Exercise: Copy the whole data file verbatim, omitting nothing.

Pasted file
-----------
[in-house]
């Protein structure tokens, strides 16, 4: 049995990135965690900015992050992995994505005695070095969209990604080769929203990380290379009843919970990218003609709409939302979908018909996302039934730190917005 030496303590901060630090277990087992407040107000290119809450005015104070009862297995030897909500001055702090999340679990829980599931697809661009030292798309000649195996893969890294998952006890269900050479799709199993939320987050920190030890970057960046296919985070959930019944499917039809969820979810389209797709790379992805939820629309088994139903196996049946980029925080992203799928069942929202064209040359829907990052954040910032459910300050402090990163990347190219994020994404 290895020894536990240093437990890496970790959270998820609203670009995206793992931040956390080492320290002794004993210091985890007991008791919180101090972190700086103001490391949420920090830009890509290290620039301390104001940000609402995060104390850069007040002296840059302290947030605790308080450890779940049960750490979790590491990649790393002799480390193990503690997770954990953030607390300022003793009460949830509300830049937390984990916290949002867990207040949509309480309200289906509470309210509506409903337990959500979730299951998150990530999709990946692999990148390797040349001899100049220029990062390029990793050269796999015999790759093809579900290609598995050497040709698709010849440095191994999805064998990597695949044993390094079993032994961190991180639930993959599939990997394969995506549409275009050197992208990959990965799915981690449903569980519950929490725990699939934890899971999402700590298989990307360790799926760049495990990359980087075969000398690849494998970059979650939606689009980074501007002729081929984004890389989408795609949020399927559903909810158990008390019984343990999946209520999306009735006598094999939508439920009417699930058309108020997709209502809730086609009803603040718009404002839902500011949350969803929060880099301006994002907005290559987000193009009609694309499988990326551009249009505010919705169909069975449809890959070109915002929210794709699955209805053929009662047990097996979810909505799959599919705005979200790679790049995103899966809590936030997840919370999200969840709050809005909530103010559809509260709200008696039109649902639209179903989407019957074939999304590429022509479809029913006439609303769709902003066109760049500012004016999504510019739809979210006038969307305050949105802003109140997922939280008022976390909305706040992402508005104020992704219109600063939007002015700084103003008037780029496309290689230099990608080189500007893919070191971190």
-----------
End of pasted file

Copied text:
[in-house]
């Protein structure tokens, strides 16, 4: 049995990135965690900015992050992995994505005695070095969209990604080769929203990380290379009843919970990218003609709409939302979908018909996302039934730190917005 030496303590901060630090277990087992407040107000290119809450005015104070009862297995030897909500001055702090999340679990829980599931697809661009030292798309000649195996893969890294998952006890269900050479799709199993939320987050920190030890970057960046296919985070959930019944499917039809969820979810389209797709790379992805939820629309088994139903196996049946980029925080992203799928069942929202064209040359829907990052954040910032459910300050402090990163990347190219994020994404 290895020894536990240093437990890496970790959270998820609203670009995206793992931040956390080492320290002794004993210091985890007991008791919180101090972190700086103001490391949420920090830009890509290290620039301390104001940000609402995060104390850069007040002296840059302290947030605790308080450890779940049960750490979790590491990649790393002799480390193990503690997770954990953030607390300022003793009460949830509300830049937390984990916290949002867990207040949509309480309200289906509470309210509506409903337990959500979730299951998150990530999709990946692999990148390797040349001899100049220029990062390029990793050269796999015999790759093809579900290609598995050497040709698709010849440095191994999805064998990597695949044993390094079993032994961190991180639930993959599939990997394969995506549409275009050197992208990959990965799915981690449903569980519950929490725990699939934890899971999402700590298989990307360790799926760049495990990359980087075969000398690849494998970059979650939606689009980074501007002729081929984004890389989408795609949020399927559903909810158990008390019984343990999946209520999306009735006598094999939508439920009417699930058309108020997709209502809730086609009803603040718009404002839902500011949350969803929060880099301006994002907005290559987000193009009609694309499988990326551009249009505010919705169909069975449809890959070109915002929210794709699955209805053929009662047990097996979810909505799959599919705005979200790679790049995103899966809590936030997840919370999200969840709050809005909530103010559809509260709200008696039109649902639209179903989407019957074939999304590429022509479809029913006439609303769709902003066109760049500012004016999504510019739809979210006038969307305050949105802003109140997922939280008022976390909305706040992402508005104020992704219109600063939007002015700084103003008037780029496309290689230099990608080189500007893919070191971190």